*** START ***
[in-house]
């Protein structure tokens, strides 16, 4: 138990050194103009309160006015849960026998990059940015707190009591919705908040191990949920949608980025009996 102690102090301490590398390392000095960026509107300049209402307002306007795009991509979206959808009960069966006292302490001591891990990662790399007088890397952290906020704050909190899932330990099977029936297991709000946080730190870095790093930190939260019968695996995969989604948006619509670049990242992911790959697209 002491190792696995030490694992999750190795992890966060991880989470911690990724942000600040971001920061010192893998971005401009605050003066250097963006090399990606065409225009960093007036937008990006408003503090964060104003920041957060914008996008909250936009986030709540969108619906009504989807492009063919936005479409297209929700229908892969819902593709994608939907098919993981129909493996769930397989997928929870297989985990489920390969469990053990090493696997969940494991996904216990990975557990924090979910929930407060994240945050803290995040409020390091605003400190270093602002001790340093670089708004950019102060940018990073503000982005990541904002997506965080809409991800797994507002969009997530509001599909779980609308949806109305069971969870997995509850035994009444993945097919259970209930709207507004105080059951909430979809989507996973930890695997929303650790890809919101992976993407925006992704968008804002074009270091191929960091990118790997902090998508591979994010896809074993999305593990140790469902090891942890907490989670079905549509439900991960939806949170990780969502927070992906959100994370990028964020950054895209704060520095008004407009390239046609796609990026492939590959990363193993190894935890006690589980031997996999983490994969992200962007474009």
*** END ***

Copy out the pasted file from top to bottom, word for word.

[in-house]
């Protein structure tokens, strides 16, 4: 138990050194103009309160006015849960026998990059940015707190009591919705908040191990949920949608980025009996 102690102090301490590398390392000095960026509107300049209402307002306007795009991509979206959808009960069966006292302490001591891990990662790399007088890397952290906020704050909190899932330990099977029936297991709000946080730190870095790093930190939260019968695996995969989604948006619509670049990242992911790959697209 002491190792696995030490694992999750190795992890966060991880989470911690990724942000600040971001920061010192893998971005401009605050003066250097963006090399990606065409225009960093007036937008990006408003503090964060104003920041957060914008996008909250936009986030709540969108619906009504989807492009063919936005479409297209929700229908892969819902593709994608939907098919993981129909493996769930397989997928929870297989985990489920390969469990053990090493696997969940494991996904216990990975557990924090979910929930407060994240945050803290995040409020390091605003400190270093602002001790340093670089708004950019102060940018990073503000982005990541904002997506965080809409991800797994507002969009997530509001599909779980609308949806109305069971969870997995509850035994009444993945097919259970209930709207507004105080059951909430979809989507996973930890695997929303650790890809919101992976993407925006992704968008804002074009270091191929960091990118790997902090998508591979994010896809074993999305593990140790469902090891942890907490989670079905549509439900991960939806949170990780969502927070992906959100994370990028964020950054895209704060520095008004407009390239046609796609990026492939590959990363193993190894935890006690589980031997996999983490994969992200962007474009």